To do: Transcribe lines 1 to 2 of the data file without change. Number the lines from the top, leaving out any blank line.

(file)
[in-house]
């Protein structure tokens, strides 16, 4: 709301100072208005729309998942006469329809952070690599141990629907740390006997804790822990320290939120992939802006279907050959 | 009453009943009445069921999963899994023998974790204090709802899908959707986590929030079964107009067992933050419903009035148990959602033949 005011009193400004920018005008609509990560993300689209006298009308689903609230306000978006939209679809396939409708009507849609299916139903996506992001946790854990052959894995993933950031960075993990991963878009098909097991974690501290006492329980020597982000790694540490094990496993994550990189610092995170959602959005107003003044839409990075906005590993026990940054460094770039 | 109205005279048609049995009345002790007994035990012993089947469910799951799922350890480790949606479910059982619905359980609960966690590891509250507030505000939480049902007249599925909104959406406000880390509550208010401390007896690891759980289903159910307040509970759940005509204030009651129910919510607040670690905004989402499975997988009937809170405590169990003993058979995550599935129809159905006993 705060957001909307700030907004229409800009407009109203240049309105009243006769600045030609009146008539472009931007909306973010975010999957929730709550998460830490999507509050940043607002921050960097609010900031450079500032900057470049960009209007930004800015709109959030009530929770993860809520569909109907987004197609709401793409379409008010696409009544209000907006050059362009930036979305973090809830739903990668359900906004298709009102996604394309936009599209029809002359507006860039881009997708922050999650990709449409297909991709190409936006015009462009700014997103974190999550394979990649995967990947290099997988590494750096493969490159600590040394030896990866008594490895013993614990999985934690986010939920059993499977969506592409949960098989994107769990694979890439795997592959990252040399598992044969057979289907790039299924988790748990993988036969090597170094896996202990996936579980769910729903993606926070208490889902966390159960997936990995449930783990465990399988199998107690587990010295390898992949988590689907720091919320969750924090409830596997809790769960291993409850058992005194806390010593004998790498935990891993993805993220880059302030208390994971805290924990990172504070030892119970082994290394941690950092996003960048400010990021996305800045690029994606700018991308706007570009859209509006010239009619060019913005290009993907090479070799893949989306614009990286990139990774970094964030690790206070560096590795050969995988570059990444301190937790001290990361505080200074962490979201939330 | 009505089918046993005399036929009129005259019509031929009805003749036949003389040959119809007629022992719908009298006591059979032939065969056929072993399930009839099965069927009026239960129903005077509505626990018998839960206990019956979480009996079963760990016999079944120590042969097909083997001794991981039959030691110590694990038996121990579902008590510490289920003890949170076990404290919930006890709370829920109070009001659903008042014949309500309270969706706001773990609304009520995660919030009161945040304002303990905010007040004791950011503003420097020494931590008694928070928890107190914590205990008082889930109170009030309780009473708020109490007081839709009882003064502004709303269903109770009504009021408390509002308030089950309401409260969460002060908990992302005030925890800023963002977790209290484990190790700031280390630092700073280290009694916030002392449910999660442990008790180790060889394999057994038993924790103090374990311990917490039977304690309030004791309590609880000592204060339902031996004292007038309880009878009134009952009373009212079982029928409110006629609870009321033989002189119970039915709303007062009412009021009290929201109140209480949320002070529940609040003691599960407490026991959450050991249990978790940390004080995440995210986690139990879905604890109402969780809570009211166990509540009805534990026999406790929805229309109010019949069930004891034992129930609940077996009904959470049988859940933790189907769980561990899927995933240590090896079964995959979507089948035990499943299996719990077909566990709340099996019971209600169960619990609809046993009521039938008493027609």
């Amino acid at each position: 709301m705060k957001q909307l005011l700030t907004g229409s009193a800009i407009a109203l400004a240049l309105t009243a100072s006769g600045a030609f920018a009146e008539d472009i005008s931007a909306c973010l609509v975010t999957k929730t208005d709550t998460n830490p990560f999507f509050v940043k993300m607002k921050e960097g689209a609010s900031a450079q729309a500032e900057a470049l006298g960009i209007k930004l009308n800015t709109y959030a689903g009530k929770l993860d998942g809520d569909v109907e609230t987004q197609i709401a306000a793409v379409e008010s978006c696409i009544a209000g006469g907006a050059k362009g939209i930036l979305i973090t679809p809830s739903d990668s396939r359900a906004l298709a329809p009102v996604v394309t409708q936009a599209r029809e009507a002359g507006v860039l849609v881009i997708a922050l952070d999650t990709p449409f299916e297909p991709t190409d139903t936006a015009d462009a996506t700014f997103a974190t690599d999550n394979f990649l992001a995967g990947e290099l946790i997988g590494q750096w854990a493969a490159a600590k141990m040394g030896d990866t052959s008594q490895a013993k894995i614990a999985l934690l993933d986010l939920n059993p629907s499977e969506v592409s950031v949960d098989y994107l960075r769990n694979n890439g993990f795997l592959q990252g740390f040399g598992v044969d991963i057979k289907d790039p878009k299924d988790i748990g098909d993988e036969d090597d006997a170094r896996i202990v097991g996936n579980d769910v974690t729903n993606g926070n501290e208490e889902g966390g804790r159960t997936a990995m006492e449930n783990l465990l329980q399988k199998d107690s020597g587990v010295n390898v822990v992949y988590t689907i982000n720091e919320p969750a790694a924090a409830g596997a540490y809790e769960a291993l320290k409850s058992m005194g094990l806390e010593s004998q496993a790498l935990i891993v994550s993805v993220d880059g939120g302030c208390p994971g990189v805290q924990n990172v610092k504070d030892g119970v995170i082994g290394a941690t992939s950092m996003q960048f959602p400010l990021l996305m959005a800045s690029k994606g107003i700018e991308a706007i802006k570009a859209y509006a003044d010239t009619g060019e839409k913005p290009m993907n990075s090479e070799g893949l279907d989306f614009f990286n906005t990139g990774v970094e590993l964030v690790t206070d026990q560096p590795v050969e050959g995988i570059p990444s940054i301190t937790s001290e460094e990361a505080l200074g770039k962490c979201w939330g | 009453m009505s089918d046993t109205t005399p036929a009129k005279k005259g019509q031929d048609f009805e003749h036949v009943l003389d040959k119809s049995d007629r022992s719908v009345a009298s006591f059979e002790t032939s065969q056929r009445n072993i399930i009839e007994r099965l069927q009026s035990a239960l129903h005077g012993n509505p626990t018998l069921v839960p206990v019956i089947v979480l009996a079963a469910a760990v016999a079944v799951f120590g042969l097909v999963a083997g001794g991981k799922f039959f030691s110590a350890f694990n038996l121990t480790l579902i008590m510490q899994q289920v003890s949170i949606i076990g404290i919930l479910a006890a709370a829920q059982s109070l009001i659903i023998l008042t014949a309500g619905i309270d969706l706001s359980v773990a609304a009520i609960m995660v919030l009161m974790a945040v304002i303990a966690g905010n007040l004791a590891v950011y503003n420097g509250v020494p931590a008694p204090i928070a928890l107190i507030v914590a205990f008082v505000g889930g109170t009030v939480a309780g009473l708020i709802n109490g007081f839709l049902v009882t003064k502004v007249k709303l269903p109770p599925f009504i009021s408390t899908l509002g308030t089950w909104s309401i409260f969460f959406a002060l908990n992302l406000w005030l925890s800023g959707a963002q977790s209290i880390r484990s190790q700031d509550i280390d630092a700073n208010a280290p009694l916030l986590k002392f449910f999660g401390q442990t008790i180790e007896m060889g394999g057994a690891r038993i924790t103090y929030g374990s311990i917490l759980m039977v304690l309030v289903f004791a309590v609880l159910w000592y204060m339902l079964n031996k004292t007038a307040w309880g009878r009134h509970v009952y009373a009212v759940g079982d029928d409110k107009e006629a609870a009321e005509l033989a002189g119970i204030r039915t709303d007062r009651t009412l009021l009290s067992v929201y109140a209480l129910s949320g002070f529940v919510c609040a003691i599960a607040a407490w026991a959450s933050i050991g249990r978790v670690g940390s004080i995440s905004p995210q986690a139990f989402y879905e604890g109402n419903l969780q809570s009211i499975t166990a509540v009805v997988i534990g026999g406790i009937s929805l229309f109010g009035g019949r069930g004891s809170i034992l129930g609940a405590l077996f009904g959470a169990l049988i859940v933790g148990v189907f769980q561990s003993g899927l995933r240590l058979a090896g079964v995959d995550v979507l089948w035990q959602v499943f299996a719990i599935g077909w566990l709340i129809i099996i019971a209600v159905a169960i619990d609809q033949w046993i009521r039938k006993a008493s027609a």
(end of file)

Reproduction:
[in-house]
């Protein structure tokens, strides 16, 4: 709301100072208005729309998942006469329809952070690599141990629907740390006997804790822990320290939120992939802006279907050959 | 009453009943009445069921999963899994023998974790204090709802899908959707986590929030079964107009067992933050419903009035148990959602033949 005011009193400004920018005008609509990560993300689209006298009308689903609230306000978006939209679809396939409708009507849609299916139903996506992001946790854990052959894995993933950031960075993990991963878009098909097991974690501290006492329980020597982000790694540490094990496993994550990189610092995170959602959005107003003044839409990075906005590993026990940054460094770039 | 109205005279048609049995009345002790007994035990012993089947469910799951799922350890480790949606479910059982619905359980609960966690590891509250507030505000939480049902007249599925909104959406406000880390509550208010401390007896690891759980289903159910307040509970759940005509204030009651129910919510607040670690905004989402499975997988009937809170405590169990003993058979995550599935129809159905006993 705060957001909307700030907004229409800009407009109203240049309105009243006769600045030609009146008539472009931007909306973010975010999957929730709550998460830490999507509050940043607002921050960097609010900031450079500032900057470049960009209007930004800015709109959030009530929770993860809520569909109907987004197609709401793409379409008010696409009544209000907006050059362009930036979305973090809830739903990668359900906004298709009102996604394309936009599209029809002359507006860039881009997708922050999650990709449409297909991709190409936006015009462009700014997103974190999550394979990649995967990947290099997988590494750096493969490159600590040394030896990866008594490895013993614990999985934690986010939920059993499977969506592409949960098989994107769990694979890439795997592959990252040399598992044969057979289907790039299924988790748990993988036969090597170094896996202990996936579980769910729903993606926070208490889902966390159960997936990995449930783990465990399988199998107690587990010295390898992949988590689907720091919320969750924090409830596997809790769960291993409850058992005194806390010593004998790498935990891993993805993220880059302030208390994971805290924990990172504070030892119970082994290394941690950092996003960048400010990021996305800045690029994606700018991308706007570009859209509006010239009619060019913005290009993907090479070799893949989306614009990286990139990774970094964030690790206070560096590795050969995988570059990444301190937790001290990361505080200074962490979201939330 | 009505089918046993005399036929009129005259019509031929009805003749036949003389040959119809007629022992719908009298006591059979032939065969056929072993399930009839099965069927009026239960129903005077509505626990018998839960206990019956979480009996079963760990016999079944120590042969097909083997001794991981039959030691110590694990038996121990579902008590510490289920003890949170076990404290919930006890709370829920109070009001659903008042014949309500309270969706706001773990609304009520995660919030009161945040304002303990905010007040004791950011503003420097020494931590008694928070928890107190914590205990008082889930109170009030309780009473708020109490007081839709009882003064502004709303269903109770009504009021408390509002308030089950309401409260969460002060908990992302005030925890800023963002977790209290484990190790700031280390630092700073280290009694916030002392449910999660442990008790180790060889394999057994038993924790103090374990311990917490039977304690309030004791309590609880000592204060339902031996004292007038309880009878009134009952009373009212079982029928409110006629609870009321033989002189119970039915709303007062009412009021009290929201109140209480949320002070529940609040003691599960407490026991959450050991249990978790940390004080995440995210986690139990879905604890109402969780809570009211166990509540009805534990026999406790929805229309109010019949069930004891034992129930609940077996009904959470049988859940933790189907769980561990899927995933240590090896079964995959979507089948035990499943299996719990077909566990709340099996019971209600169960619990609809046993009521039938008493027609």